Children suffering from a rare and life-threatening condition have been successfully treated by a gene therapy that makes use of their own stem cells.
Without the treatment, patients born with severe combined immunodeficiency (SCID) due to the lack of a chemical known as ADA need to be kept in sterile “bubbles” and have a short life expectancy.
But researchers have developed a treatment that would enable the vast majority of sufferers to enjoy a relatively normal childhood.
Named “bubble boy” disease after the movie The Boy in the Plastic Bubble – a film inspired by the real life experience of an American boy with a form of SCID – the condition affects fewer than one in 100,000 children worldwide.
Dr Claire Booth, a gene therapy expert at Great Ormond Street Hospital who participated in the research, said: “I know it is early days, but I do expect this to be a cure for these patients — a one-off treatment that they can have early in life. Over 95 per cent efficacy for this kind of condition is amazing.”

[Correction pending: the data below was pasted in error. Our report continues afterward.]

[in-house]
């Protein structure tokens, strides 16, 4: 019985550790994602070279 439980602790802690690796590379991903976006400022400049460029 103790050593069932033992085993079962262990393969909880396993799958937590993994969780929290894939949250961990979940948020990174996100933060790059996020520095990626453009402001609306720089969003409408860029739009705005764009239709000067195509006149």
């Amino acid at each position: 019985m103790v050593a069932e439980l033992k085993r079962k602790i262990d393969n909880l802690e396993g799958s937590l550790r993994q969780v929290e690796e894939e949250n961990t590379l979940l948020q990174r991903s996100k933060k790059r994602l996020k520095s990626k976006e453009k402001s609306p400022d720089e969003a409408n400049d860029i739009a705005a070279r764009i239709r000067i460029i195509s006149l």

Dr Booth added that it was “really rewarding” to see 48 of the 50 patients who took part in the clinical trials come off their medication and start to do ordinary everyday activities, such as “go to school and socialise with other children”.
During the study, stem cells were removed from the participants’ bone marrow, corrected with a new copy of the gene that makes ADA, and then returned to the patient.
The reintroduced cells produced a “robust” immune response in most patients.
Unlike embryonic stem cells, stem cells present in the bone marrow of the patient do not require the destruction of embryos.